Can I connect a 10/100M device to a GigaBit ethernet port?

– Copied from customer email –

I hadn’t realized before that our main computer uses gigabit ethernet which has a completely different pinout scheme. I’m wondering if you know if there’s a way to wire 100base t to gigabit ethernet? Will it just auto-negotiate and figure out which pin is intended for RX and which is for TX?

Nearly all gigabit ethernet ports support autonegotiation, meaning that they can run at 10/100Mbps.

GigaBit ethernet contains 8 pins (4 pairs), whereas 10/100M ethernet contains 4 pins (2 pairs).

Two of the pairs used in GigaBit ethernet can be used for 10/100M ethernet. The diagram below provides some help here.

Note that pins 1, 2, 3 and 6 on the RJ-45 connector can be connected to a Gigabit ethernet port, and that port will then autonegotiate to 10/100Mbps. This works on our gigabit ethernet switches and nearly all gigabit ethernet ports. In other words, you can connect your 10/100M device to a gigabit ethernet port by simply connecting these pins. The caveat is that it the gigabit ethernet port must support autonegotiation (which nearly all ports do, unless you’ve specifically turned it off for some reason).

Just to add a bit of a caveat to this, it is a generally good assumption to say that auto-negotiation just “works”. You can connect a 100BASE-T device to a 1000BASE-T device with a 4 pair cable, or a 2 pair cable and it will work. you can connect a 1000BASE-T device to a 1000BASE-T device with a 2 pair cable, and it will autonegotiate to 100BASE-T. 99% of the time, this will be your experience.

This is the idea anyway. Of course, being in the business of ethernet, you realise this isn’t always the case. The autonegotiation process is actually pretty sophisticated and thus, there are times it just fails. We don’t get a huge amount of support issues, but of the ones we do get, I’d say 70% are to do with autonegotiation fails “My device doesn’t play nice with my BotBlox switch and I have no idea why”.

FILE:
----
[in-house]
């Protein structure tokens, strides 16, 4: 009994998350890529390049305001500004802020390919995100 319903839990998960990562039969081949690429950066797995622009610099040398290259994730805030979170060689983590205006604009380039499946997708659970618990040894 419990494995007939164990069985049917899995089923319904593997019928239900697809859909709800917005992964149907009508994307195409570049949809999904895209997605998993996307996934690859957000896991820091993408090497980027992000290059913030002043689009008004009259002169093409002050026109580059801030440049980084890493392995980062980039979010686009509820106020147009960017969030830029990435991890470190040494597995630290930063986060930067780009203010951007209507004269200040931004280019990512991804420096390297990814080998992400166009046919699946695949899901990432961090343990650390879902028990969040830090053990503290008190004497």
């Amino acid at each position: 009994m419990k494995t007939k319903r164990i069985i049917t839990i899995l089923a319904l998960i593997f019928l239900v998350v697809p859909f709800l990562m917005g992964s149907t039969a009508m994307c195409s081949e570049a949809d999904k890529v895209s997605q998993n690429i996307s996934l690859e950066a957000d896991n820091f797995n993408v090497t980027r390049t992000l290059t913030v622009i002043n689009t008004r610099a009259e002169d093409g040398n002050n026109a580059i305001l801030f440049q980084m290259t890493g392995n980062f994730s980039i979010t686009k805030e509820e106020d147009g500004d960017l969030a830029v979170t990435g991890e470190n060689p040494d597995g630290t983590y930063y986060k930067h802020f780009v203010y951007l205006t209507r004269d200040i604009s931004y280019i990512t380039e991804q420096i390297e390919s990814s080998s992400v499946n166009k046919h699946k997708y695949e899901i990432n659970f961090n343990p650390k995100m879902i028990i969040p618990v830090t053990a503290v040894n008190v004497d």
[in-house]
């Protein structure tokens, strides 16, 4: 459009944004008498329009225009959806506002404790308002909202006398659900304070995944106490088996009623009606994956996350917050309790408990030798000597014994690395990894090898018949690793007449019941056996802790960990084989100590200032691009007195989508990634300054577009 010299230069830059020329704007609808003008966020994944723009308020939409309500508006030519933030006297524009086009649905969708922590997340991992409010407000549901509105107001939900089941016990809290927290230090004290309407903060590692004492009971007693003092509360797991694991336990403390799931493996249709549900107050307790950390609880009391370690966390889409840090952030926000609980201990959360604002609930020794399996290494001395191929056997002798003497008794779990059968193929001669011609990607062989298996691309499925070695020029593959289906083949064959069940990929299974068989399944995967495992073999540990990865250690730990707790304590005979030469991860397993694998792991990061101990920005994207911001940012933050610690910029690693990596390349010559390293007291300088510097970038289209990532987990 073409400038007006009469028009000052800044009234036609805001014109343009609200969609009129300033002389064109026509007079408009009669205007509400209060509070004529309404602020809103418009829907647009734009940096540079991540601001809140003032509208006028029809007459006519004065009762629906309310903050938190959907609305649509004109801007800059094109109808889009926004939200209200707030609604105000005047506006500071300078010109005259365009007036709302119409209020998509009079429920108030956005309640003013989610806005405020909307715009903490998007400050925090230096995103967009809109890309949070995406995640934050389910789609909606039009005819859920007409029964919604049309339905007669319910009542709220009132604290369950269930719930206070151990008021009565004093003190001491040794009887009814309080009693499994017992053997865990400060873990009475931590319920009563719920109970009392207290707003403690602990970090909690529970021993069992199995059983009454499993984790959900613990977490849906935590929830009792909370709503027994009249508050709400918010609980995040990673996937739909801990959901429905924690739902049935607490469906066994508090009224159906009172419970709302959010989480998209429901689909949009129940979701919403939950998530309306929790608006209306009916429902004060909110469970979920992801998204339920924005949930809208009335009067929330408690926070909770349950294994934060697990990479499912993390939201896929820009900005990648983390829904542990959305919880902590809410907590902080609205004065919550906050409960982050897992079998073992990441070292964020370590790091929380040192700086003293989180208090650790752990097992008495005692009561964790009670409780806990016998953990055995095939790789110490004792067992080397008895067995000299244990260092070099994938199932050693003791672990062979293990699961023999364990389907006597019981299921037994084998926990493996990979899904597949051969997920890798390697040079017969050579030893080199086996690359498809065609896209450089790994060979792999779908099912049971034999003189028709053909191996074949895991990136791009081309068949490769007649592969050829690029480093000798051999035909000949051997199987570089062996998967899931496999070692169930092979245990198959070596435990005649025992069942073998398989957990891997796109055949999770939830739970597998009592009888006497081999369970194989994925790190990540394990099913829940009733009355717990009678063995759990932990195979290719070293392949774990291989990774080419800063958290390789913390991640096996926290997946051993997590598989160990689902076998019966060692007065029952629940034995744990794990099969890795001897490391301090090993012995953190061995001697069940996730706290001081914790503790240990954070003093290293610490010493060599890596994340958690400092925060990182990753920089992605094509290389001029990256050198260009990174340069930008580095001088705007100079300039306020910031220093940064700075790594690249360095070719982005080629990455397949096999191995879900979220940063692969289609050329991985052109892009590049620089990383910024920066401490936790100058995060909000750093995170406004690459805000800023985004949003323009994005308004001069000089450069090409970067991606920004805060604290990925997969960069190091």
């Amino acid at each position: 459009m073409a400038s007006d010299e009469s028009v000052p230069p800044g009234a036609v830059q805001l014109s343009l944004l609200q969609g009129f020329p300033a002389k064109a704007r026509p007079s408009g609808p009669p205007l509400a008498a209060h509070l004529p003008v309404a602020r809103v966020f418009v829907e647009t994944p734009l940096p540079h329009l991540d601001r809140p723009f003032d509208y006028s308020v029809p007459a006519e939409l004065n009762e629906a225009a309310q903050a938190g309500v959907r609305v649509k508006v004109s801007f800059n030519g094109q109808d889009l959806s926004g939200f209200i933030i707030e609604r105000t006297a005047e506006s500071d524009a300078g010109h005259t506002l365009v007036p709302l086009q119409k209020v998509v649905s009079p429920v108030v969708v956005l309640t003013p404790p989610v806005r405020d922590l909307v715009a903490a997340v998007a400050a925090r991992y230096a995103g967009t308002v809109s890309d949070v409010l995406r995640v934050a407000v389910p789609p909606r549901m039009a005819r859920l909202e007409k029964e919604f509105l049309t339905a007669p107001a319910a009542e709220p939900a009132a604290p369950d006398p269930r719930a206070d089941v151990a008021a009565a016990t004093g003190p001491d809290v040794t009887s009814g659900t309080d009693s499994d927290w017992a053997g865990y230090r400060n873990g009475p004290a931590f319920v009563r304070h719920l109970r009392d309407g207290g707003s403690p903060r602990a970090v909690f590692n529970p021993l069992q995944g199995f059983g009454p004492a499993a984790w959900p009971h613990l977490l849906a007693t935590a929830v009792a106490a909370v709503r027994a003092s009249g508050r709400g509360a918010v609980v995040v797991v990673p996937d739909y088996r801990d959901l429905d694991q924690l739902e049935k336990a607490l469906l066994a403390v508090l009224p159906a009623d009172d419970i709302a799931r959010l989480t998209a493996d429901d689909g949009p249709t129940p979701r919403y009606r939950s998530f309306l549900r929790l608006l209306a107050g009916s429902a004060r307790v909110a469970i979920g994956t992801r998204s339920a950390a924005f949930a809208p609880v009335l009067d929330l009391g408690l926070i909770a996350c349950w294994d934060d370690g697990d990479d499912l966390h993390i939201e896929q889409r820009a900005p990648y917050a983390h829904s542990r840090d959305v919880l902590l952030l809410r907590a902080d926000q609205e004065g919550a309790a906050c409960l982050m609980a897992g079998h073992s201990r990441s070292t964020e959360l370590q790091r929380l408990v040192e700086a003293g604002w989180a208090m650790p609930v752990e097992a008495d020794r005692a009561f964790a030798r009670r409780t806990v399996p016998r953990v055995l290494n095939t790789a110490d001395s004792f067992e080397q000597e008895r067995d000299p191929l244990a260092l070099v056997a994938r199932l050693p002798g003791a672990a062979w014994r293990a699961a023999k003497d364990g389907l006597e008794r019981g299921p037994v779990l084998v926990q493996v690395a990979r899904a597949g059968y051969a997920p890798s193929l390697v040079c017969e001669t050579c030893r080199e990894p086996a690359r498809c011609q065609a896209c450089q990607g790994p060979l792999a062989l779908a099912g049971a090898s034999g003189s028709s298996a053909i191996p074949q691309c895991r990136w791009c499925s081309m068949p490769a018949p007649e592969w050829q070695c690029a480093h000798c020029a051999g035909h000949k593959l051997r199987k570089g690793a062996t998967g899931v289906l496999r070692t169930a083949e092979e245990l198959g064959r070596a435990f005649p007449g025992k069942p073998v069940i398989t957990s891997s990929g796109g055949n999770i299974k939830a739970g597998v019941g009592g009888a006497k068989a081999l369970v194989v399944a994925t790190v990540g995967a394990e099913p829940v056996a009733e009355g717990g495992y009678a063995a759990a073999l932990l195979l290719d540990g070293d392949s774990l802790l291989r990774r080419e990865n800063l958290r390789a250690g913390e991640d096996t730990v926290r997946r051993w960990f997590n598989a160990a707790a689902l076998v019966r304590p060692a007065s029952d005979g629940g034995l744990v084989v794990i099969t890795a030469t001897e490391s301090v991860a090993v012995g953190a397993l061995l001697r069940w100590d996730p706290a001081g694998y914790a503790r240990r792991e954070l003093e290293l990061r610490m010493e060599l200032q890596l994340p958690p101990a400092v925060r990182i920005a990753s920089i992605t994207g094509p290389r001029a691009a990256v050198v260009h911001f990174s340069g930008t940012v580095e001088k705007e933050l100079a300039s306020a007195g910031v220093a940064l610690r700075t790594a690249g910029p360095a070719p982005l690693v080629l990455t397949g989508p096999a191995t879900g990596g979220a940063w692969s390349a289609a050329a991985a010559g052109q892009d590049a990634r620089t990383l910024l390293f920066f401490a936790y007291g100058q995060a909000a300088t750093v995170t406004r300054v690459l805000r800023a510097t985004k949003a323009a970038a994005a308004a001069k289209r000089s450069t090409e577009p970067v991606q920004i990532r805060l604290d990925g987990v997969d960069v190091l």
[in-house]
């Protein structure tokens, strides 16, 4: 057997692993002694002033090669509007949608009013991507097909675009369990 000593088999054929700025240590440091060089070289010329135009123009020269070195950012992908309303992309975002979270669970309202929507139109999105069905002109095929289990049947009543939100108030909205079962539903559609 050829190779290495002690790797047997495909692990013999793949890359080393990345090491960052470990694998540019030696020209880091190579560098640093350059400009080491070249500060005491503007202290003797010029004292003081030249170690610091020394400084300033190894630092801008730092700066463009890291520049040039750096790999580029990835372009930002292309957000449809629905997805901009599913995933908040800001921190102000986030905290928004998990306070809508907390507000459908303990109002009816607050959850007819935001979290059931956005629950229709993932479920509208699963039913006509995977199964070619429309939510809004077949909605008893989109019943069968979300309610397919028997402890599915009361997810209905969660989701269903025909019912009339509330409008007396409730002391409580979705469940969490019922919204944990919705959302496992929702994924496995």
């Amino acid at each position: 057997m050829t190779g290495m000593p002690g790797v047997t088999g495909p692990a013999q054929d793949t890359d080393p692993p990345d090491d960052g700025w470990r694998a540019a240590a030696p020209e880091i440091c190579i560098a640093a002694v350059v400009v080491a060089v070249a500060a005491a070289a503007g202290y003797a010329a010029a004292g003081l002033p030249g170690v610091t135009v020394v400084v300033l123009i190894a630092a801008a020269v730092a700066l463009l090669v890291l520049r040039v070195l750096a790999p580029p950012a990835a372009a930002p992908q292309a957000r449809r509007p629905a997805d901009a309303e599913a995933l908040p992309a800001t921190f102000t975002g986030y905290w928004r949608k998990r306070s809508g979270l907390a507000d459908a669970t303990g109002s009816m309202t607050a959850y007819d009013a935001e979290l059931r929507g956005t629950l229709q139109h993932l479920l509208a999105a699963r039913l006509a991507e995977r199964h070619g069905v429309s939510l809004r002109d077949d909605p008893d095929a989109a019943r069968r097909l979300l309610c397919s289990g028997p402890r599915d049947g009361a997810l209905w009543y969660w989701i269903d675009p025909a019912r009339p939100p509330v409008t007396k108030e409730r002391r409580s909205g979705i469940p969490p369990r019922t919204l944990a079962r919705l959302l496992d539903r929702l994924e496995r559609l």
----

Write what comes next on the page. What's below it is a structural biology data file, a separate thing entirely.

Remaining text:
There’s many reasons this can happen, but the most usual reason is actual design bugs in the silicon from the ethernet chip vendor. I’m talking actual oversights made by the chip designer during the IC design phase. Microchip parts are notorious for this, (just google “KSZ8567S Errata”, and read some of the glaring issues with this chip).

Of course, most of these errata can be fixed by configuring the chips in specific ways, and Microchip sure as hell aren’t going to drop a couple million to redesign a 10 year old chip that only shows issues some of the time.

In any case, what we’ve found is that when these kind of issues occur, the simplest and quickest thing to do is just turn off autonegotiation on the BotBlox switch. You lose the flexibility but you get reliability. Of course, that assumes that the BotBlox switch you’re using has the ability to be configured, not all can (SwitchBlox Industrial can easily be configured using BotBlox ARIES, while UbiSwitch has its own recently released command line interface for this kind of thing. Some of our other boards include a microcontroller for static firmware configuration; it’s not elegant but it works.

If you’re using a standard SwitchBlox though, there’s no way to configure that, and so you’re basically forced to migrate to SwitchBlox Industrial to gain configurability.

We are in the process of standardising our boards to provide CLI config interfaces to nearly all of them, which will give us a universal tool for stopping annoying autonegotiation issues, but as it stands, in the rare case a customer sees an issue on autonegotiation, we just suggest them to use either SwitchBlox Industrial or UbiSwitch.